Odjick’s mental health struggles underscore need for NHL to do more on concussion-support front for retired players

Adam Proteau
Gino Odjick skates on the ice

My journalism career began toward the end of Gino Odjick’s NHL career, so I never had a chance to cover him in any great depth. But thanks to his Twitter account, I’ve come to know him a little bit.

And what I’ve seen from him I love a whole lot. He’s a proud and caring First Nations leader, an incredibly positive person and, perhaps most of all, a protector. That’s who he was on the ice for 12 NHL seasons. That’s who he is to this day.

And that’s why it was so tough to hear about Odjick’s recent mental health struggles. Odjick’s stay in a Quebec psychiatric hospital – his second trip to such a unit since September – alarmed his close friends and business partners. According to the article, Odjick and his friends attribute his woes to the concussions he suffered as one of hockey’s most feared enforcers.

But now that the 43-year-old is in a vulnerable state, who is the enforcer protecting him? That’s supposed to be the rest of us, folks. And by “us”, I mean the same fans who stood and cheered him with every thrown and absorbed punch; simply because we purchased tickets to watch him play doesn’t mean we can forget about him now, too. Yes, Odjick is responsible for his actions and the choices he made, but anyone who callously says “he knew the risks” and just forgets about him hasn’t owned up to their complicity in the post-career condition of players.

But more importantly, by “us”, I also mean the NHL, which profited off of those punches.

To be sure, the NHL has made strides in caring for its current and former athletes. In the current CBA, the league and NHL Players’ Association established a joint Health and Safety Committee with tools to help players deal with mental health issues and that’s a good start; so too is the presence of league player safety people such as Brendan Shanahan and Patrick Burke; and the efforts of the NHL Alumni Association don’t go unappreciated.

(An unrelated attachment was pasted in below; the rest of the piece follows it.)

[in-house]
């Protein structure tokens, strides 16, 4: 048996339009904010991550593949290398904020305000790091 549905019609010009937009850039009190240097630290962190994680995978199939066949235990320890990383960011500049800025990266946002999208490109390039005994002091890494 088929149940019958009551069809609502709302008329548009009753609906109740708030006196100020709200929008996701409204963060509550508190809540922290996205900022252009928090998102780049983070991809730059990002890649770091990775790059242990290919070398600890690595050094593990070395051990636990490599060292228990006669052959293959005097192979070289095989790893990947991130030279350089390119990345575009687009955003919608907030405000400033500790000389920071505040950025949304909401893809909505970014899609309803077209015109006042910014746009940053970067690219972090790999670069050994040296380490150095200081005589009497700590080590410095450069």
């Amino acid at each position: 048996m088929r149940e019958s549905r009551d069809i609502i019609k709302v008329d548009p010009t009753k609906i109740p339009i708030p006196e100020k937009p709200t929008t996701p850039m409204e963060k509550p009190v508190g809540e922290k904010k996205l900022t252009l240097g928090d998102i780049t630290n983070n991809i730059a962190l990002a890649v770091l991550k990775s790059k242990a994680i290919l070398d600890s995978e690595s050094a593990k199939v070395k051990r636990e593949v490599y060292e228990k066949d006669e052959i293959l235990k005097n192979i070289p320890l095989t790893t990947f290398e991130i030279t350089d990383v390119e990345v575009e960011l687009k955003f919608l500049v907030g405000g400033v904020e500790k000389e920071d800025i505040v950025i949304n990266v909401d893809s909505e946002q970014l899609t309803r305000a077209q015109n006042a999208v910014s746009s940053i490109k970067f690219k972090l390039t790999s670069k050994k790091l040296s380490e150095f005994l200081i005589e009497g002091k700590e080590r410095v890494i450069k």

Is that enough? Sorry, but I don’t think so. Not when there are other examples of sports and entertainment operations that are doing as much, if not more for former employees.

To that end, look at – and part of me can’t believe I’m typing this – Vince McMahon’s World Wrestling Entertainment business. Although he’s a dyed-in-the-wool capitalist, McMahon stepped up in the wake of numerous pro wrestler tragic deaths – drug and alcohol-related, for the most part – to offer fully paid rehabilitation for any performer who worked for his outfit. Dozens of wrestlers have taken him up on the offer – and while not every one of them has found success and full health after doing so, it’s simply the least that WWE could do for people who gave their blood and brains to help the company’s bottom line.

Imagine Gary Bettman doing something similar. Imagine the NHL commissioner calling a news conference tomorrow and saying something like this:

“Once any player skates under our league’s banner, he is a member of our family for life. That’s why I’m announcing that all players, past or present, will have the option to be tested for the presence of (harbinger of significant brain trauma) CTE and afforded the best treatment for their physical and mental health symptoms at no personal cost. Players don’t have to identify themselves publicly. They just have to reach out for help, and we’ll happily be there for them.”

That type of assistance is what Odjick and his fellow former NHLers deserve. The NHL doesn’t have to wait years like the NFL did before settling with players desperate for assistance. NHL team owners can do it anytime they choose. They can still help and acknowledge that players’ sacrifices in the name of our insatiable desire for entertainment must be recognized and respected to a much greater degree than they are at present.

For the best years of his life, Odjick and tough guys like him made everyone on their team feel safer. It’s time hockey returned the favor.